Recently multinational HVAC equipmentmanufacturer Daikin announced it will be offering other equipment manufacturers free access to some 93 of its patents in order to promote global use of the environmentally-friendly refrigerant R32.
This, of course, is in answer to coming international phase-outs of the HFC refrigerants. Those phase-outs are in response to the phase-outs of HCFCs deemed unfriendly to the earth’s protective ozone player. And many of those phase-outs were in response to the phase-outs of CFCs, which probably actually were unfriendly to the ozone layer, but not in quantities used by the HVACR industry. Yes, it’s becoming that silly.
All of this, of course, has resulted in chemical manufacturers coming up with many new refrigerant gases that are very complex and very expensive, thus putting a huge burden upon unwitting consumers who have no idea what needless expenses are being laid on them by the world’s Chicken Littles, who keep changing their minds and passing laws to force more phase-outs of relatively benign gases used in small quantities by our industry. These gases could almost all be recovered for reuse if legislators (think Al Gore and the EPA) would stop asking the chemical manufacturers (who are only interested in manufacturing the new stuff) what laws should be passed.
Does that sound a little “right wing” and extreme? I am very much a “centrist,” but I watched the EPA go to refrigerant manufacturers back in the early 1990s and ask whether HVACR contractors should be allowed to do their own recycling of CFCs and HCFCs. Contractors ended up being banned from doing that because of the claim contaminated refrigerants possibly could be sold.
Those who originally set up to do their own recycling and were then banned from doing it were pretty conscientious. And Carrier Corp.’s “Clean-Up After Burnout” advanced training program once explained how silly it is to worry about minor amounts of contaminants in refrigerants since these usually are handled by a good vacuum and the installation of filter driers.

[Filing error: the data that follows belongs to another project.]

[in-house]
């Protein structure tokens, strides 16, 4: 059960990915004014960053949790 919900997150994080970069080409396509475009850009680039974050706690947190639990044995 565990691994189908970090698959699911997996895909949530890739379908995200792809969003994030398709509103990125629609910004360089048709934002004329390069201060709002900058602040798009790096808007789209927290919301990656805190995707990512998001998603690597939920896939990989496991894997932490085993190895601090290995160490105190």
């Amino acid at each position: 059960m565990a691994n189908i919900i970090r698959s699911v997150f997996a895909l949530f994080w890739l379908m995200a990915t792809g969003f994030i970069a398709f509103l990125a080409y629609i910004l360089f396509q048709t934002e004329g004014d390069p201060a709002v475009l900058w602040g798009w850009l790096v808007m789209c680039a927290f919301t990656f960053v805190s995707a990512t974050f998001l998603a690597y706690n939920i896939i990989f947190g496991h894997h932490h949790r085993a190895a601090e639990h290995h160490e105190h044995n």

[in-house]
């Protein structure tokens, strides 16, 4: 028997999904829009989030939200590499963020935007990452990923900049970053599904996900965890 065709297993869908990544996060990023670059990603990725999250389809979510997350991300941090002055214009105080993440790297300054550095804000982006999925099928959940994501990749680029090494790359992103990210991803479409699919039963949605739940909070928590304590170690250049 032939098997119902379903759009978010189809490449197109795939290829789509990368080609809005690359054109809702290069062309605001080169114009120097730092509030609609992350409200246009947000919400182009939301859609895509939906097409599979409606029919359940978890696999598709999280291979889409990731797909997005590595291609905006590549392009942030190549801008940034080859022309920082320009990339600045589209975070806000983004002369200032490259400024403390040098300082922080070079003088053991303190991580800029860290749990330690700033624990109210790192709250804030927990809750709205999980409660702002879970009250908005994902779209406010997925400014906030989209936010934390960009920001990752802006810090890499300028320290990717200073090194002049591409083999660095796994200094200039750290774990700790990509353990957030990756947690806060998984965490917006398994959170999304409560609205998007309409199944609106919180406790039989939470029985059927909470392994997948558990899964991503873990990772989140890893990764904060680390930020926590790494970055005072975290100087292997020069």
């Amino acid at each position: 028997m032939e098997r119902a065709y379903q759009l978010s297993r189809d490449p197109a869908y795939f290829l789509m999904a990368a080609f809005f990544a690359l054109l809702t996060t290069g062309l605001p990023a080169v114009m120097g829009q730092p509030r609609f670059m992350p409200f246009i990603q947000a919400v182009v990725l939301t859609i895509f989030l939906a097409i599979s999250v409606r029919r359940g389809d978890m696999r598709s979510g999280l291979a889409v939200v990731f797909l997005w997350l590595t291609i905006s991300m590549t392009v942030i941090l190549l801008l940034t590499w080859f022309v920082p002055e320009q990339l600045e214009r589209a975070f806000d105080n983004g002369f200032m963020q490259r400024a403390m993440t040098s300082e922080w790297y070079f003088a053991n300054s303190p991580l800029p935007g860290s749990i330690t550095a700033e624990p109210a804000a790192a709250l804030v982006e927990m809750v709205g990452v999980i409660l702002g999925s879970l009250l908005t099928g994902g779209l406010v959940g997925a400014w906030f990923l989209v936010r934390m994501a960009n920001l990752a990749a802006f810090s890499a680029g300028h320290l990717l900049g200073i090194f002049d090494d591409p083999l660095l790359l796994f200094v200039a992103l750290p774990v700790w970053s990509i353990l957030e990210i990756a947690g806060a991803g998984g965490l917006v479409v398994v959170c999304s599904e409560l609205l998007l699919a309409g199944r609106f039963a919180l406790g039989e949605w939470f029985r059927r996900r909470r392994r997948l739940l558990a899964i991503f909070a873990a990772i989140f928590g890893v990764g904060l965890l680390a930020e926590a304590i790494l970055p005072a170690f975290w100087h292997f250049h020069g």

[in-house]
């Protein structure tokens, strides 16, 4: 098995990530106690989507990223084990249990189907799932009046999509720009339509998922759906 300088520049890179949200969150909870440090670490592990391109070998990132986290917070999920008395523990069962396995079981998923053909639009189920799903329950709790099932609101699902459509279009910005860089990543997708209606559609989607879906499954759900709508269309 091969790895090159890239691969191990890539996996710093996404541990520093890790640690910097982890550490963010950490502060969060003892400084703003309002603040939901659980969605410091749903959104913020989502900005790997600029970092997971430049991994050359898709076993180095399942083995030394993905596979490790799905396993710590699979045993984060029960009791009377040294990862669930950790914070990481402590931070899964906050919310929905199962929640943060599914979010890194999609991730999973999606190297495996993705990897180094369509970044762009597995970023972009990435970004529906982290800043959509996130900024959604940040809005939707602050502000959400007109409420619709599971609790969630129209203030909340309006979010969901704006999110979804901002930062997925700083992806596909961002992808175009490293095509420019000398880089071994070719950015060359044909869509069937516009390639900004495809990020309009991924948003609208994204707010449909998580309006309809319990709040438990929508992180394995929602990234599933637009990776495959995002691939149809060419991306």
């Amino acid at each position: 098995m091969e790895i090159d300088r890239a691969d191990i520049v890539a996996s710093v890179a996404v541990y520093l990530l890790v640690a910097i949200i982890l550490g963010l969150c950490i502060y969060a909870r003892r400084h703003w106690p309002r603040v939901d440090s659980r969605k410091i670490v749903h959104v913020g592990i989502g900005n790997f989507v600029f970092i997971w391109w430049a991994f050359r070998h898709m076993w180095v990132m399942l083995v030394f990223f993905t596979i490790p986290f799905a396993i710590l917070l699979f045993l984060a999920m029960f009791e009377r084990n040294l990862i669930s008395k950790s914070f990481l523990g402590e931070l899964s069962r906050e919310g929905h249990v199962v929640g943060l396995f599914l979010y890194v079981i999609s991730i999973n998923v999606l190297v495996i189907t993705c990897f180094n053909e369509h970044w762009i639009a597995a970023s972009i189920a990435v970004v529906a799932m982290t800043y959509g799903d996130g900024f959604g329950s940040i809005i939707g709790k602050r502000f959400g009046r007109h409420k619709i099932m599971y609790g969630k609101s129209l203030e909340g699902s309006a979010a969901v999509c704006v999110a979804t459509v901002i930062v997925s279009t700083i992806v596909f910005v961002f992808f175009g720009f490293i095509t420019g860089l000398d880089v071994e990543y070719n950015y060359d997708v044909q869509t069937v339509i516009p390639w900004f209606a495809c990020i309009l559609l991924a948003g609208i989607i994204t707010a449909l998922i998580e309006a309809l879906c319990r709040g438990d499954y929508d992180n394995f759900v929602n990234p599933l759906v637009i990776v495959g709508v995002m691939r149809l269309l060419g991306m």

Why do I like what Daikin is doing? Well, despite the fact it also manufactures some refrigerants, the company has chosen to promote the use of a relatively simple and inexpensive gas, which is very environmentally friendly. What’s the catch? It is mildly flammable so local codes would have to be changed to allow its use.
Oh no! It’s inexpensive, easy to manufacture, environmentally friendly, won’t need future phase-outs, and it may in some instances be almost a drop-in replacement for a few existing refrigerants, but it will require work to get the codes changed. Where is the money in that?
Don’t expect to hear anything good about this refrigerant (or my article here) from most domestic equipment or refrigerant manufacturers, but hats off to Daikin for promoting this.
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